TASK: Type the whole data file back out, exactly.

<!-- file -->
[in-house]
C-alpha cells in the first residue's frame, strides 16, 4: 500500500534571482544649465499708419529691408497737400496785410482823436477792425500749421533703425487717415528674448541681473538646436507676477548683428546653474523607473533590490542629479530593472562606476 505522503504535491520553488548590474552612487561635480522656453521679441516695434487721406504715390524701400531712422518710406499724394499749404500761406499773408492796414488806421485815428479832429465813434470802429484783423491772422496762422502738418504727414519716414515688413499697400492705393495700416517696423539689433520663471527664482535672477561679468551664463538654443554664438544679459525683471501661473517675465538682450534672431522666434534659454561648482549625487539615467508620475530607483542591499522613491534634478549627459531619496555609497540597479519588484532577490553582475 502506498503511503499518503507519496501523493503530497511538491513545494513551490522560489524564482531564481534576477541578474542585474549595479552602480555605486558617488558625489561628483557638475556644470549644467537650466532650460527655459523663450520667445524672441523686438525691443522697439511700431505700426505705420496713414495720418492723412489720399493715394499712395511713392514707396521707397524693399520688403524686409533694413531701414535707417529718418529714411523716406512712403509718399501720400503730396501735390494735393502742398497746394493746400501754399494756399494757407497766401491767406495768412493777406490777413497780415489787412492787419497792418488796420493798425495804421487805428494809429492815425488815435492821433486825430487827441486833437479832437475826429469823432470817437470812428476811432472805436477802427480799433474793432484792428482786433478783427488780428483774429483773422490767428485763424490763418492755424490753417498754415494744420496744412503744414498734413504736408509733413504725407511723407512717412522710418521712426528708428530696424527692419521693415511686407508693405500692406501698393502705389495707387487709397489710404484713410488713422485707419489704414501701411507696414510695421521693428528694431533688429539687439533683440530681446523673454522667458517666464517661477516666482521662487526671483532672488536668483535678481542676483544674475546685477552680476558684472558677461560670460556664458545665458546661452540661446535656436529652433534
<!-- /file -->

[in-house]
C-alpha cells in the first residue's frame, strides 16, 4: 500500500534571482544649465499708419529691408497737400496785410482823436477792425500749421533703425487717415528674448541681473538646436507676477548683428546653474523607473533590490542629479530593472562606476 505522503504535491520553488548590474552612487561635480522656453521679441516695434487721406504715390524701400531712422518710406499724394499749404500761406499773408492796414488806421485815428479832429465813434470802429484783423491772422496762422502738418504727414519716414515688413499697400492705393495700416517696423539689433520663471527664482535672477561679468551664463538654443554664438544679459525683471501661473517675465538682450534672431522666434534659454561648482549625487539615467508620475530607483542591499522613491534634478549627459531619496555609497540597479519588484532577490553582475 502506498503511503499518503507519496501523493503530497511538491513545494513551490522560489524564482531564481534576477541578474542585474549595479552602480555605486558617488558625489561628483557638475556644470549644467537650466532650460527655459523663450520667445524672441523686438525691443522697439511700431505700426505705420496713414495720418492723412489720399493715394499712395511713392514707396521707397524693399520688403524686409533694413531701414535707417529718418529714411523716406512712403509718399501720400503730396501735390494735393502742398497746394493746400501754399494756399494757407497766401491767406495768412493777406490777413497780415489787412492787419497792418488796420493798425495804421487805428494809429492815425488815435492821433486825430487827441486833437479832437475826429469823432470817437470812428476811432472805436477802427480799433474793432484792428482786433478783427488780428483774429483773422490767428485763424490763418492755424490753417498754415494744420496744412503744414498734413504736408509733413504725407511723407512717412522710418521712426528708428530696424527692419521693415511686407508693405500692406501698393502705389495707387487709397489710404484713410488713422485707419489704414501701411507696414510695421521693428528694431533688429539687439533683440530681446523673454522667458517666464517661477516666482521662487526671483532672488536668483535678481542676483544674475546685477552680476558684472558677461560670460556664458545665458546661452540661446535656436529652433534